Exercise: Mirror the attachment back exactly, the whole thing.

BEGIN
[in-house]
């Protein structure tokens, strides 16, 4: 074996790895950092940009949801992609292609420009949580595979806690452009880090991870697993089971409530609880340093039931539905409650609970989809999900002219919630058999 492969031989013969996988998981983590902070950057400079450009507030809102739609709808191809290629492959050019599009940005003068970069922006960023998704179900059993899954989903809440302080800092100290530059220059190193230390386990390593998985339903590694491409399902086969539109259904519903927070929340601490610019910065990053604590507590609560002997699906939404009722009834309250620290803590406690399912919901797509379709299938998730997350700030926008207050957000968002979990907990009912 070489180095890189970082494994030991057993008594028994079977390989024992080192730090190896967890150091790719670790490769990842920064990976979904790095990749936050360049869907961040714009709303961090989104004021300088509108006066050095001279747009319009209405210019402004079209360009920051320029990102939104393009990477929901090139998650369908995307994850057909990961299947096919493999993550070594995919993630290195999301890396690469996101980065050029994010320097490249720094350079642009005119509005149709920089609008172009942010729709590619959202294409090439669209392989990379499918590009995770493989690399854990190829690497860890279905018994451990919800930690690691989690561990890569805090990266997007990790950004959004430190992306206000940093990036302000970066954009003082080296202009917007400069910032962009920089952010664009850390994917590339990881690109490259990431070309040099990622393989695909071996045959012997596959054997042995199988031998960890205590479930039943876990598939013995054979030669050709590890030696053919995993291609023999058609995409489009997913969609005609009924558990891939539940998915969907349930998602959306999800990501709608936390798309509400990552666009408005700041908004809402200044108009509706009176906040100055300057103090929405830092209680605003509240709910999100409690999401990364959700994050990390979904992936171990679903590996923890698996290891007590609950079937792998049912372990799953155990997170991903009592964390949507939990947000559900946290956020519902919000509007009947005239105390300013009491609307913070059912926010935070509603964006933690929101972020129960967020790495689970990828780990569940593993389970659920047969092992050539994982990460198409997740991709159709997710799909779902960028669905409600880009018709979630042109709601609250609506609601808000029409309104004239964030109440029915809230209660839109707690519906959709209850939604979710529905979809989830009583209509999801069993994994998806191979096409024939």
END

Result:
[in-house]
């Protein structure tokens, strides 16, 4: 074996790895950092940009949801992609292609420009949580595979806690452009880090991870697993089971409530609880340093039931539905409650609970989809999900002219919630058999 492969031989013969996988998981983590902070950057400079450009507030809102739609709808191809290629492959050019599009940005003068970069922006960023998704179900059993899954989903809440302080800092100290530059220059190193230390386990390593998985339903590694491409399902086969539109259904519903927070929340601490610019910065990053604590507590609560002997699906939404009722009834309250620290803590406690399912919901797509379709299938998730997350700030926008207050957000968002979990907990009912 070489180095890189970082494994030991057993008594028994079977390989024992080192730090190896967890150091790719670790490769990842920064990976979904790095990749936050360049869907961040714009709303961090989104004021300088509108006066050095001279747009319009209405210019402004079209360009920051320029990102939104393009990477929901090139998650369908995307994850057909990961299947096919493999993550070594995919993630290195999301890396690469996101980065050029994010320097490249720094350079642009005119509005149709920089609008172009942010729709590619959202294409090439669209392989990379499918590009995770493989690399854990190829690497860890279905018994451990919800930690690691989690561990890569805090990266997007990790950004959004430190992306206000940093990036302000970066954009003082080296202009917007400069910032962009920089952010664009850390994917590339990881690109490259990431070309040099990622393989695909071996045959012997596959054997042995199988031998960890205590479930039943876990598939013995054979030669050709590890030696053919995993291609023999058609995409489009997913969609005609009924558990891939539940998915969907349930998602959306999800990501709608936390798309509400990552666009408005700041908004809402200044108009509706009176906040100055300057103090929405830092209680605003509240709910999100409690999401990364959700994050990390979904992936171990679903590996923890698996290891007590609950079937792998049912372990799953155990997170991903009592964390949507939990947000559900946290956020519902919000509007009947005239105390300013009491609307913070059912926010935070509603964006933690929101972020129960967020790495689970990828780990569940593993389970659920047969092992050539994982990460198409997740991709159709997710799909779902960028669905409600880009018709979630042109709601609250609506609601808000029409309104004239964030109440029915809230209660839109707690519906959709209850939604979710529905979809989830009583209509999801069993994994998806191979096409024939």